Handling Your Divorce (and What Comes After) In the Age of COVID-19

Every American family has been impacted in some way by the COVID-19 pandemic. It has already changed the very nature of who we are as a society and how we interact with each other in our day-to-day lives.

“Social distancing” used to refer to something you did to end a bad relationship and was often accompanied by the phrase “it’s not you, it’s me” or vague promises to remain friends. Now, it is a public safety guideline, meant to curb the spread of a deadly virus.

“Shelter in place” was once something you did over a long weekend, tub of popcorn in lap, when Netflix released the latest season of your favorite series. Now, it is compulsory in many communities and allows for only limited exceptions for whoever is determined to be an essential worker. Before you ask — yes, I believe divorce lawyers are quite essential.

For someone contemplating a divorce during these difficult times, the question naturally comes up as to whether it is even possible to file for a divorce. If someone is already in the midst of a pending divorce, can they proceed with their case and, if so, what do they need to know about how the process will work? How can they best prepare their case? How will the costs of their case be impacted by current events? This article will answer those questions and provide you with basic tips for handling your divorce from beginning to end in the age of COVID-19.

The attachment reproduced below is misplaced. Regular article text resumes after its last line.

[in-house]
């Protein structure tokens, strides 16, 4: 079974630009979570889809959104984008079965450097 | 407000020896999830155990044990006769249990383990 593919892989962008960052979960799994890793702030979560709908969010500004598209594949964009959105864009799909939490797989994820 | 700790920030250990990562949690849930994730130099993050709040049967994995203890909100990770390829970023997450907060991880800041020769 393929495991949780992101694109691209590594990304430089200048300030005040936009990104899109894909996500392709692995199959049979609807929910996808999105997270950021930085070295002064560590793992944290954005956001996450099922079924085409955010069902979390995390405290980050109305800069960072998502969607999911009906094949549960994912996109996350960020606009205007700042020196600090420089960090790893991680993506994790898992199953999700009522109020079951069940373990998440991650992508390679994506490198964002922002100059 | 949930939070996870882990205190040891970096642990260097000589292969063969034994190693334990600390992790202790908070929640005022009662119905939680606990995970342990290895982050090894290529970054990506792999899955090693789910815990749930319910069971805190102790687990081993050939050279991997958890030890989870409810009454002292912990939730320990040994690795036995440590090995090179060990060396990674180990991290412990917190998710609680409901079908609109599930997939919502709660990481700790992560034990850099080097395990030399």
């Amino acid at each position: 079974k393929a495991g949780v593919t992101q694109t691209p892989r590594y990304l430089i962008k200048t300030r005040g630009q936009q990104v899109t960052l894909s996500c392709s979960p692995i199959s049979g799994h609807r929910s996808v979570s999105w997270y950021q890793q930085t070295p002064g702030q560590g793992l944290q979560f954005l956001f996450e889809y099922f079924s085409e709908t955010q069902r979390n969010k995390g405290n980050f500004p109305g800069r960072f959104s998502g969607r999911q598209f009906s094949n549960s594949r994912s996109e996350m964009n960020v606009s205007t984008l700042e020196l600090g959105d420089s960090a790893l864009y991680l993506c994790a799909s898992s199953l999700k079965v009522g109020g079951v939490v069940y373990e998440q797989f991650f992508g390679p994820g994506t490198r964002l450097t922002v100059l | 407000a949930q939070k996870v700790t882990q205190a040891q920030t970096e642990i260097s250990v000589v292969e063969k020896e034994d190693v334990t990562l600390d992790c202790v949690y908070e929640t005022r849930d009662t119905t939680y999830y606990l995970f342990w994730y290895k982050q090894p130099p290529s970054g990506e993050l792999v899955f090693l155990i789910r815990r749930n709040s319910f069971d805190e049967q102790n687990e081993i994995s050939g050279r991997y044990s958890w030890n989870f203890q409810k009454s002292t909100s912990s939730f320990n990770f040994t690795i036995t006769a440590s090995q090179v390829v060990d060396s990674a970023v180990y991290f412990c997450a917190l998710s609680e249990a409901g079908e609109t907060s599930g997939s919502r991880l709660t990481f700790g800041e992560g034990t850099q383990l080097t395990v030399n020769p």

Should I Hire an Attorney to Help Me with my Divorce?

The answer is an unqualified yes! You already knew the answer to this question and not just because this article is being written by a divorce lawyer. The first step in your family law case should be to select a qualified attorney to assist you with the process. While it is not a requirement that you hire an attorney to represent you in court, the laws concerning divorce, property division, child custody, visitation, child support, alimony, and various related matters are quite complex. A mistake in any of those areas can have long-lasting repercussions and cost much more if you must remedy them at a later date than the cost to get it right the first time.